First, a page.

President Gustavo Petro proposed over the weekend a reform to Colombia’s mining code, which was initially issued in 2001.
During a town hall held in the town of Dabeiba, in the northwestern Antioquia department, Petro said that an update is urgent because the current code allows for mining exploration to take place in areas that host important freshwater resources and agricultural land.
“It must be reformed, it is of no use to us (…) The State should no longer prioritize big mining multinational companies. The State must prioritize the small, traditional miner, small-scale traditional mining and, above all, support the mining effort that is undoubtedly needed, because this is not a war against mining but against the ways in which mining is currently carried out in Colombia,” he said.
To go ahead with the reform, Petro suggested organizing a large national mining convention where small-scale miners can present their ideas regarding the contents of the updated mining code.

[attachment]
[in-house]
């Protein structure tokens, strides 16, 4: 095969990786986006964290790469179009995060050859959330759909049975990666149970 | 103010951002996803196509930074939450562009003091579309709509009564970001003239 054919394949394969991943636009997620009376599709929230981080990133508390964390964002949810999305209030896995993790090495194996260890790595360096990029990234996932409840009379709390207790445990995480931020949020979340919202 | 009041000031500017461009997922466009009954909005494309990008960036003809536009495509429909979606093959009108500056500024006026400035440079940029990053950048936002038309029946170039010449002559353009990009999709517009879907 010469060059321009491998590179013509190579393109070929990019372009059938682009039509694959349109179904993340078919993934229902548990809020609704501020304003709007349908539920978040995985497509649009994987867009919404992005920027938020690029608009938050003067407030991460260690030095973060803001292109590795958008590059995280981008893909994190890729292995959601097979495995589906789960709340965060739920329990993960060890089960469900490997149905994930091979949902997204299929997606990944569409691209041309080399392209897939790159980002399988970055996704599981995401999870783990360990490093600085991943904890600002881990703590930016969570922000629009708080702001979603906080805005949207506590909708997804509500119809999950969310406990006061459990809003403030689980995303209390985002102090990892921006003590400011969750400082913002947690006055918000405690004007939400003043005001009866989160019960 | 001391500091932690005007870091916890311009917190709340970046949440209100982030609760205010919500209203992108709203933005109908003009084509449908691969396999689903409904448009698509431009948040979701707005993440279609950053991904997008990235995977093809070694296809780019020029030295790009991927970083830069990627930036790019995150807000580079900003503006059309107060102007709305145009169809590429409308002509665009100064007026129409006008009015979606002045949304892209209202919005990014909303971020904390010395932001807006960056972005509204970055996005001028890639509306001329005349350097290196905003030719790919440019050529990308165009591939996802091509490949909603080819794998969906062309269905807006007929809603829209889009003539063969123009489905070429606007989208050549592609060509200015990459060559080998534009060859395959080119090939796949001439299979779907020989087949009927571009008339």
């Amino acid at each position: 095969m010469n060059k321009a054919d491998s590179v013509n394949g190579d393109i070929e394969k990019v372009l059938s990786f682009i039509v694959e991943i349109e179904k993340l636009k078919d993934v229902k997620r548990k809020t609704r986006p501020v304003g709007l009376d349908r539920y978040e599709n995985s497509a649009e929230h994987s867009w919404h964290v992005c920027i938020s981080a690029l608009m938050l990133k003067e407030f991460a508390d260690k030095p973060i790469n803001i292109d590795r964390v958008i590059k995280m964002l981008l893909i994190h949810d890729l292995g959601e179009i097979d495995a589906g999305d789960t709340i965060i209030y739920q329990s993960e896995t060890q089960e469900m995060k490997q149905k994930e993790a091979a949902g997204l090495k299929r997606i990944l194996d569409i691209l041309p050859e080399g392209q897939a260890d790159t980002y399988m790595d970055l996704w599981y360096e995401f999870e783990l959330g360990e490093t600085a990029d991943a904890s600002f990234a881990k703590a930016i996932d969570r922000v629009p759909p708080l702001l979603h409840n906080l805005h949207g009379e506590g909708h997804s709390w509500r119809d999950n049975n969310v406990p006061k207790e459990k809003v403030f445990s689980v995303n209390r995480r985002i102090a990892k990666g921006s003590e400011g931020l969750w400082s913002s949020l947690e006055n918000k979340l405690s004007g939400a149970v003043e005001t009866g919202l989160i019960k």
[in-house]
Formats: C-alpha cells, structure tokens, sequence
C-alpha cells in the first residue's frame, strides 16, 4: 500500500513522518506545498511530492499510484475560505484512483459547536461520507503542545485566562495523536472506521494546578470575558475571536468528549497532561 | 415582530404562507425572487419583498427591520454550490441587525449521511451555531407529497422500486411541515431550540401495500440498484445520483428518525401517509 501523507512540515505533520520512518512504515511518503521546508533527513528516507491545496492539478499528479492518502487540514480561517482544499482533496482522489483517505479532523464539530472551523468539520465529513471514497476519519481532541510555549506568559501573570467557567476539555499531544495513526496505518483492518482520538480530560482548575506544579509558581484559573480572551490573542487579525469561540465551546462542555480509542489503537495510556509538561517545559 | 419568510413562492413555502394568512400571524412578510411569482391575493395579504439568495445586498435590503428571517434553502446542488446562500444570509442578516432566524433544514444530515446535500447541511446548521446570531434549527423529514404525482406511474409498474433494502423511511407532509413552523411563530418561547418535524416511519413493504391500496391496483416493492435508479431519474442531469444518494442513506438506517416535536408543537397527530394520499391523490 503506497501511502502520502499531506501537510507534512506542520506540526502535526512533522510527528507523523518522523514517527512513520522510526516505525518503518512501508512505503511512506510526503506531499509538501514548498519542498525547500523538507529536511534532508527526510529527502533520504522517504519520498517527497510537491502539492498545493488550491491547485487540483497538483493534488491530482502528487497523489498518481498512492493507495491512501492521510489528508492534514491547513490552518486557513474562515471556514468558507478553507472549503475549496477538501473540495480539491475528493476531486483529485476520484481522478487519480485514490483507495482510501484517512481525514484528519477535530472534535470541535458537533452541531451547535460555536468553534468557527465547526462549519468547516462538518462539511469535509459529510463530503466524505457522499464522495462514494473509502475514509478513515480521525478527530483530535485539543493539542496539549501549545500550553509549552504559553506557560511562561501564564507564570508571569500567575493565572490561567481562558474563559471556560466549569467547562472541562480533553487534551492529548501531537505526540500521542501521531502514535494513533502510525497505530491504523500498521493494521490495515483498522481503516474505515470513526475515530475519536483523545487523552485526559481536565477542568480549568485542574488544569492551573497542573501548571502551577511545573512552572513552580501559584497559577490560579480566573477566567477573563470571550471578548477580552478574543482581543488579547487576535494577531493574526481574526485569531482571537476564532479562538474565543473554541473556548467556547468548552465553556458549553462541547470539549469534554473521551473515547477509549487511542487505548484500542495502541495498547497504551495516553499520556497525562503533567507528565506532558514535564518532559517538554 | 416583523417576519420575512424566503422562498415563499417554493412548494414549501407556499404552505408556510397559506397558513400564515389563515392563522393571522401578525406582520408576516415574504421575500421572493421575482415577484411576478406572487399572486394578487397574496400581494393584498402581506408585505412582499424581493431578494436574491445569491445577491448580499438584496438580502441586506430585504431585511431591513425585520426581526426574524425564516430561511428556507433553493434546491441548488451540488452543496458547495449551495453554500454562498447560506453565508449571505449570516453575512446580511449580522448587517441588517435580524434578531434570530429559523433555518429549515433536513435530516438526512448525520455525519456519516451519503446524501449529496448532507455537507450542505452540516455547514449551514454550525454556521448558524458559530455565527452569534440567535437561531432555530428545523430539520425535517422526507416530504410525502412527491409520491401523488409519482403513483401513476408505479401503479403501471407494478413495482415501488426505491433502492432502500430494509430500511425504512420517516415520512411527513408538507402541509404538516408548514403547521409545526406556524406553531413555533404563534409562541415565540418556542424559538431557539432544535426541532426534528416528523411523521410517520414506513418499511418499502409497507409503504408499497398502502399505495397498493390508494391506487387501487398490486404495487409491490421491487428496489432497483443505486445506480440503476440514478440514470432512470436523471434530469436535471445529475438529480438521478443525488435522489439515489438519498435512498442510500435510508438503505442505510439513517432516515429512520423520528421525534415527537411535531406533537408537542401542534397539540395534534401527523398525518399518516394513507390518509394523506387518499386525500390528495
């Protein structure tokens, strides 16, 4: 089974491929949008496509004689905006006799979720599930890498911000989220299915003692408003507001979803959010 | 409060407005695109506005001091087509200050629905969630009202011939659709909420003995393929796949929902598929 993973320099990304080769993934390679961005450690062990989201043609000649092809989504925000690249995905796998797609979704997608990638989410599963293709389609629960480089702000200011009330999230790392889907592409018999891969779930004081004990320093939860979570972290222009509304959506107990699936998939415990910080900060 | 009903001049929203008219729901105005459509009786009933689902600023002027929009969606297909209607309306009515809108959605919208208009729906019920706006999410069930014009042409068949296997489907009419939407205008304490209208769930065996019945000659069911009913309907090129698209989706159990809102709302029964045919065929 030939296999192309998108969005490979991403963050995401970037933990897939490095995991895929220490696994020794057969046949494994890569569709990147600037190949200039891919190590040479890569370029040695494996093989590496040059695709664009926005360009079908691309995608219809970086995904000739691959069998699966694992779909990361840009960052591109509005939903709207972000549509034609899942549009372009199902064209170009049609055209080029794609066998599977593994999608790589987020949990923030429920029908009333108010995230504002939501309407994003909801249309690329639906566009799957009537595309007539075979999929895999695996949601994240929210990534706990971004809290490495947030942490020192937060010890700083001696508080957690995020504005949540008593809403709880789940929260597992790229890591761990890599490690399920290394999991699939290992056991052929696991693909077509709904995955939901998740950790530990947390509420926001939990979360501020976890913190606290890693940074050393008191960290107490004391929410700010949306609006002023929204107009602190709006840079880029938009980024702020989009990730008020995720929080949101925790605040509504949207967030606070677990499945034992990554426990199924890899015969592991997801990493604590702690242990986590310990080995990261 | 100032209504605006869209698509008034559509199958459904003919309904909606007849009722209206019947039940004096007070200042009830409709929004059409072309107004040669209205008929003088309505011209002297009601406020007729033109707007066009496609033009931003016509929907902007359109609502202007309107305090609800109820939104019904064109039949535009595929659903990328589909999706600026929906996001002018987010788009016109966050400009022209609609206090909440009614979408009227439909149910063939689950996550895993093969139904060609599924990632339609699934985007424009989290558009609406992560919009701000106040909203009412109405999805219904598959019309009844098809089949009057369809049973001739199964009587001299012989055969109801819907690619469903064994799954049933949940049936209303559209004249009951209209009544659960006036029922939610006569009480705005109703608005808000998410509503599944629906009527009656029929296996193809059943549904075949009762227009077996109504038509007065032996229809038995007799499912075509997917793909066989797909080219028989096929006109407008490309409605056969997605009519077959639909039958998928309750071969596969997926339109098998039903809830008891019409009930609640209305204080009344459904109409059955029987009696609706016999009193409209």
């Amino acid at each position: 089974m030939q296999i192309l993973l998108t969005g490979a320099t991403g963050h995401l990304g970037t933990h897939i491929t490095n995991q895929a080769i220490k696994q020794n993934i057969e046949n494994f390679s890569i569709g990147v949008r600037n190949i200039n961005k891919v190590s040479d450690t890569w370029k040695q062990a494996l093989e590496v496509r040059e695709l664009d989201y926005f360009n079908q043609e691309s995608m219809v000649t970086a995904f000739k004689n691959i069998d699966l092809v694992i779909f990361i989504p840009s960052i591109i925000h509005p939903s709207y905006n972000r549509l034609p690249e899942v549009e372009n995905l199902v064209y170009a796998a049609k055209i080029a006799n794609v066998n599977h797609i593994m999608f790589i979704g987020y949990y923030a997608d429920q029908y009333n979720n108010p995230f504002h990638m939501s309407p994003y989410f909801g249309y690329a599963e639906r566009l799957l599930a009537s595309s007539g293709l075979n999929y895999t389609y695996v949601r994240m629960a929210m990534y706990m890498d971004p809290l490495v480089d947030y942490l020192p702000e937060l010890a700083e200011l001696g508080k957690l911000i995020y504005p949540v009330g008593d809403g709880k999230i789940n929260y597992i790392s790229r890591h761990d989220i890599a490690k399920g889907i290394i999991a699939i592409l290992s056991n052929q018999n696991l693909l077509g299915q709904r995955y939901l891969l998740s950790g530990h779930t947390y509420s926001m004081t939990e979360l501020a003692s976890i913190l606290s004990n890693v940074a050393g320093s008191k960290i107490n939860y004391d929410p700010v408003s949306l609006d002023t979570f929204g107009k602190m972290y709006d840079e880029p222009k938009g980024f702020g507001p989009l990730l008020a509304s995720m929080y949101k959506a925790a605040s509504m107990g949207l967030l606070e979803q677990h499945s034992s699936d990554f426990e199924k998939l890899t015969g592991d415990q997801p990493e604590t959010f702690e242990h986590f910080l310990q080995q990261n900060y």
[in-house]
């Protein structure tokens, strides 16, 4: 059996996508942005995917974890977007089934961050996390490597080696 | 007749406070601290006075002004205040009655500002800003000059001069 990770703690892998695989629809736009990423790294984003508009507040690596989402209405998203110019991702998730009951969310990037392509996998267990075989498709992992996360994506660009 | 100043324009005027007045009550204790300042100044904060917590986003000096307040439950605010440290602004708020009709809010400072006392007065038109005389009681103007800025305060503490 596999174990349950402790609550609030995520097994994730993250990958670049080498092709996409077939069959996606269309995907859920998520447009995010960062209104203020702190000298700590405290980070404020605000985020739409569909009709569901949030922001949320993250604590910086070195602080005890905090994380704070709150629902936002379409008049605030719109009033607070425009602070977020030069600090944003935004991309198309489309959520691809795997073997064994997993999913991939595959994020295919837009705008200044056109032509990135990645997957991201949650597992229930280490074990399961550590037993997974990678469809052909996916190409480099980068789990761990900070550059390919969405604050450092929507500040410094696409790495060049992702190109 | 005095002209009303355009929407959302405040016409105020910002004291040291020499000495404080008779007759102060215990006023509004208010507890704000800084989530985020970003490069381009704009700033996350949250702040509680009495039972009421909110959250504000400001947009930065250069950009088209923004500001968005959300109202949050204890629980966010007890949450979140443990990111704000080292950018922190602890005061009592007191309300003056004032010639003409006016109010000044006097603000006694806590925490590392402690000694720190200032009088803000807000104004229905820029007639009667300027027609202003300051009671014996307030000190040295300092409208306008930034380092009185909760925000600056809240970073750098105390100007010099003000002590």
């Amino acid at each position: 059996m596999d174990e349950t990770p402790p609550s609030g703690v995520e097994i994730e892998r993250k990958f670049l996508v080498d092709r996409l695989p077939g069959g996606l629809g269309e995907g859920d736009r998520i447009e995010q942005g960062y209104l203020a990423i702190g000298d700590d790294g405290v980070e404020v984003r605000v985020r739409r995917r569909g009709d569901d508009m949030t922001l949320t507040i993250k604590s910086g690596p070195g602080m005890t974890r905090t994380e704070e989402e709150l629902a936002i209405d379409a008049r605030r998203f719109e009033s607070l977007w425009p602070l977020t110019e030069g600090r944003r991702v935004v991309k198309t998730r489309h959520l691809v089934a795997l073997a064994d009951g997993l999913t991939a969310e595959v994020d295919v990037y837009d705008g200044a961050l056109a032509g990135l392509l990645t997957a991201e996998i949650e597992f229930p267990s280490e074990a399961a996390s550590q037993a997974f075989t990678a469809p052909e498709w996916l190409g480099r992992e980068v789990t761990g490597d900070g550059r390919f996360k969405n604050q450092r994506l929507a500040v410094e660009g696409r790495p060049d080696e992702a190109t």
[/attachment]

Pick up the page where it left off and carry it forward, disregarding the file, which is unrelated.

The president also called on Indigenous peoples living in areas affected by industrial activity to reach out to the government for resources and take the lead in revitalizing Colombia’s jungles and conserving freshwater sources.
This is not the first time the new government has set its eyes on the mining industry.
In September, Environment Minister Susana Muhamad said Colombia could require mining firms to get environmental licenses for exploration in order to protect the environment, increase state control and prevent conflict between communities and extractive companies.
The announcement took place at a time when mining and oil and gas companies were already sounding the alarm over a proposed $5.6 billion tax reform that implied a raise in income taxes on extractive industries by 5% and increasing an export tax to 20% for oil and coal sold above certain threshold prices.